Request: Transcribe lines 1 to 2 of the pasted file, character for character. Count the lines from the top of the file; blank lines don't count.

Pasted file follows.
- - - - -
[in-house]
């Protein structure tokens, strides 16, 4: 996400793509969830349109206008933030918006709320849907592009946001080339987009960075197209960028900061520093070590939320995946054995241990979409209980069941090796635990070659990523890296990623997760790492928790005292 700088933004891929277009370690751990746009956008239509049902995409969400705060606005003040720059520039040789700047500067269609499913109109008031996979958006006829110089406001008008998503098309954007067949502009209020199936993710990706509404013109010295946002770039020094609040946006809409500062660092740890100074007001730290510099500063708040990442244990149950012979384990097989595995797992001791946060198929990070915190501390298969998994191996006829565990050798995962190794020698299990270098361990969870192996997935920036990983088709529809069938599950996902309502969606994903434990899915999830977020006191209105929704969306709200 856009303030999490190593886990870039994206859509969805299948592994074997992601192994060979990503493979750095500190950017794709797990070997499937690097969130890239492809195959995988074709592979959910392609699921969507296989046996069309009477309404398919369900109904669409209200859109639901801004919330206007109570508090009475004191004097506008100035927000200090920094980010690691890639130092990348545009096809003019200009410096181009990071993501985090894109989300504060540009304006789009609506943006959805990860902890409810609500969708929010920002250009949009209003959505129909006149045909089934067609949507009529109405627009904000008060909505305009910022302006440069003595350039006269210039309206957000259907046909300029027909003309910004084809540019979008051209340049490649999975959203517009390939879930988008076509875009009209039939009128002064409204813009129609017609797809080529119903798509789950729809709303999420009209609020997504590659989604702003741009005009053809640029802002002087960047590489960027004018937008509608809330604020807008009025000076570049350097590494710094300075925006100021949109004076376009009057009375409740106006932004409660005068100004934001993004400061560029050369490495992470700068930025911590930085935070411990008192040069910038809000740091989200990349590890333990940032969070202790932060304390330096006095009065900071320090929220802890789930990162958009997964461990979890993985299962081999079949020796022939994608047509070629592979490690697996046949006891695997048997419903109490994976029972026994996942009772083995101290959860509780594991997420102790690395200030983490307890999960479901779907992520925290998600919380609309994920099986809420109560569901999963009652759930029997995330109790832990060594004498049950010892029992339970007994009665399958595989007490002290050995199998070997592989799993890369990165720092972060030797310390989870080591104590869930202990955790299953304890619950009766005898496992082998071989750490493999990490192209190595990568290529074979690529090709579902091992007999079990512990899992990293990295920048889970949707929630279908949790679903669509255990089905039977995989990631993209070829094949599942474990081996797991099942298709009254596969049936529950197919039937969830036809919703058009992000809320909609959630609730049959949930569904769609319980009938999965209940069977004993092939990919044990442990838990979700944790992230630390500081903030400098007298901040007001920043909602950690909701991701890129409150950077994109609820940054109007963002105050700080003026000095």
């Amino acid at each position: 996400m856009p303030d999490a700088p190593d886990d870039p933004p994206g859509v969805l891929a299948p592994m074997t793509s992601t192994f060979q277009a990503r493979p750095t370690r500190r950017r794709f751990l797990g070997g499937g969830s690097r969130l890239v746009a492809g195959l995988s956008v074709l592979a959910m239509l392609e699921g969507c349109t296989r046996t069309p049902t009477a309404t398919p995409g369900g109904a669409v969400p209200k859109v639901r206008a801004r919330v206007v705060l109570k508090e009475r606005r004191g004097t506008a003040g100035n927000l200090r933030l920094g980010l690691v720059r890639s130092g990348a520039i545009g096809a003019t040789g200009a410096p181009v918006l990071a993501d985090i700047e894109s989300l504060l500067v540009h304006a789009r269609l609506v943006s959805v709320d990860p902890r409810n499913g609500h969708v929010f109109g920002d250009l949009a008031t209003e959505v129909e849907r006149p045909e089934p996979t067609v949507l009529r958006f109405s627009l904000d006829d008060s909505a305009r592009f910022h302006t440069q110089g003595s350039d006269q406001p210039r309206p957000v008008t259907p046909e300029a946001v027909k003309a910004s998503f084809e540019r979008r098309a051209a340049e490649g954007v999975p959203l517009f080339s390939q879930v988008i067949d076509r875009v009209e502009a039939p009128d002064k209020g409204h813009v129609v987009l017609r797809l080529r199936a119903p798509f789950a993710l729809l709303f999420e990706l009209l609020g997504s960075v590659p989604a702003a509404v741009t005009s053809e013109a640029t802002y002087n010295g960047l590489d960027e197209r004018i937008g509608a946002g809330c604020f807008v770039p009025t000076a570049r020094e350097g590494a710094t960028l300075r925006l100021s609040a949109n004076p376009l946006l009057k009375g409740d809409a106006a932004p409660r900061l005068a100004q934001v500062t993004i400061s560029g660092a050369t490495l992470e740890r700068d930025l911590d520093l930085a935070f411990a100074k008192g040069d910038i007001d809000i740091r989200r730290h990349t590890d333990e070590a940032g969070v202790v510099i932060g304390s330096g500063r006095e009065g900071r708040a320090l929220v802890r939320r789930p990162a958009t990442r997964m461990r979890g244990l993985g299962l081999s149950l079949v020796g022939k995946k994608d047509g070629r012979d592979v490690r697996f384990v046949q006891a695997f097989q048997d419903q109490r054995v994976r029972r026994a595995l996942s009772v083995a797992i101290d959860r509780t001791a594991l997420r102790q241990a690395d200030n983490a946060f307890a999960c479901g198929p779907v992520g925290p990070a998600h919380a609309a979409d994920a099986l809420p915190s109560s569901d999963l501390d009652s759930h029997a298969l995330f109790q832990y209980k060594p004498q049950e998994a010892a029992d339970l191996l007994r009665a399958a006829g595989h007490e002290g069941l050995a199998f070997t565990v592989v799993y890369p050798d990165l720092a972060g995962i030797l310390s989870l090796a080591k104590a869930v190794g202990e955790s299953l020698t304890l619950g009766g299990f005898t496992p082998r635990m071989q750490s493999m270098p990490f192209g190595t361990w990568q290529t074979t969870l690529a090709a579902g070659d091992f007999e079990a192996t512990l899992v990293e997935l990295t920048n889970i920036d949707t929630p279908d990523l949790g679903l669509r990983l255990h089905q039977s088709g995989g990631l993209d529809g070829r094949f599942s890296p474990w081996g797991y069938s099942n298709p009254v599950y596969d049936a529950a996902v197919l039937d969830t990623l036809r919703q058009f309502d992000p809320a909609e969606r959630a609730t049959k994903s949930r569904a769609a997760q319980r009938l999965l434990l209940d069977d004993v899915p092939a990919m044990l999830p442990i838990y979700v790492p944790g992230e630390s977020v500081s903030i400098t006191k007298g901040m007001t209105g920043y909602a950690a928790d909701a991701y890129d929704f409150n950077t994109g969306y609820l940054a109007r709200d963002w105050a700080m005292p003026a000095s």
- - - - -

[in-house]
């Protein structure tokens, strides 16, 4: 996400793509969830349109206008933030918006709320849907592009946001080339987009960075197209960028900061520093070590939320995946054995241990979409209980069941090796635990070659990523890296990623997760790492928790005292 700088933004891929277009370690751990746009956008239509049902995409969400705060606005003040720059520039040789700047500067269609499913109109008031996979958006006829110089406001008008998503098309954007067949502009209020199936993710990706509404013109010295946002770039020094609040946006809409500062660092740890100074007001730290510099500063708040990442244990149950012979384990097989595995797992001791946060198929990070915190501390298969998994191996006829565990050798995962190794020698299990270098361990969870192996997935920036990983088709529809069938599950996902309502969606994903434990899915999830977020006191209105929704969306709200 856009303030999490190593886990870039994206859509969805299948592994074997992601192994060979990503493979750095500190950017794709797990070997499937690097969130890239492809195959995988074709592979959910392609699921969507296989046996069309009477309404398919369900109904669409209200859109639901801004919330206007109570508090009475004191004097506008100035927000200090920094980010690691890639130092990348545009096809003019200009410096181009990071993501985090894109989300504060540009304006789009609506943006959805990860902890409810609500969708929010920002250009949009209003959505129909006149045909089934067609949507009529109405627009904000008060909505305009910022302006440069003595350039006269210039309206957000259907046909300029027909003309910004084809540019979008051209340049490649999975959203517009390939879930988008076509875009009209039939009128002064409204813009129609017609797809080529119903798509789950729809709303999420009209609020997504590659989604702003741009005009053809640029802002002087960047590489960027004018937008509608809330604020807008009025000076570049350097590494710094300075925006100021949109004076376009009057009375409740106006932004409660005068100004934001993004400061560029050369490495992470700068930025911590930085935070411990008192040069910038809000740091989200990349590890333990940032969070202790932060304390330096006095009065900071320090929220802890789930990162958009997964461990979890993985299962081999079949020796022939994608047509070629592979490690697996046949006891695997048997419903109490994976029972026994996942009772083995101290959860509780594991997420102790690395200030983490307890999960479901779907992520925290998600919380609309994920099986809420109560569901999963009652759930029997995330109790832990060594004498049950010892029992339970007994009665399958595989007490002290050995199998070997592989799993890369990165720092972060030797310390989870080591104590869930202990955790299953304890619950009766005898496992082998071989750490493999990490192209190595990568290529074979690529090709579902091992007999079990512990899992990293990295920048889970949707929630279908949790679903669509255990089905039977995989990631993209070829094949599942474990081996797991099942298709009254596969049936529950197919039937969830036809919703058009992000809320909609959630609730049959949930569904769609319980009938999965209940069977004993092939990919044990442990838990979700944790992230630390500081903030400098007298901040007001920043909602950690909701991701890129409150950077994109609820940054109007963002105050700080003026000095």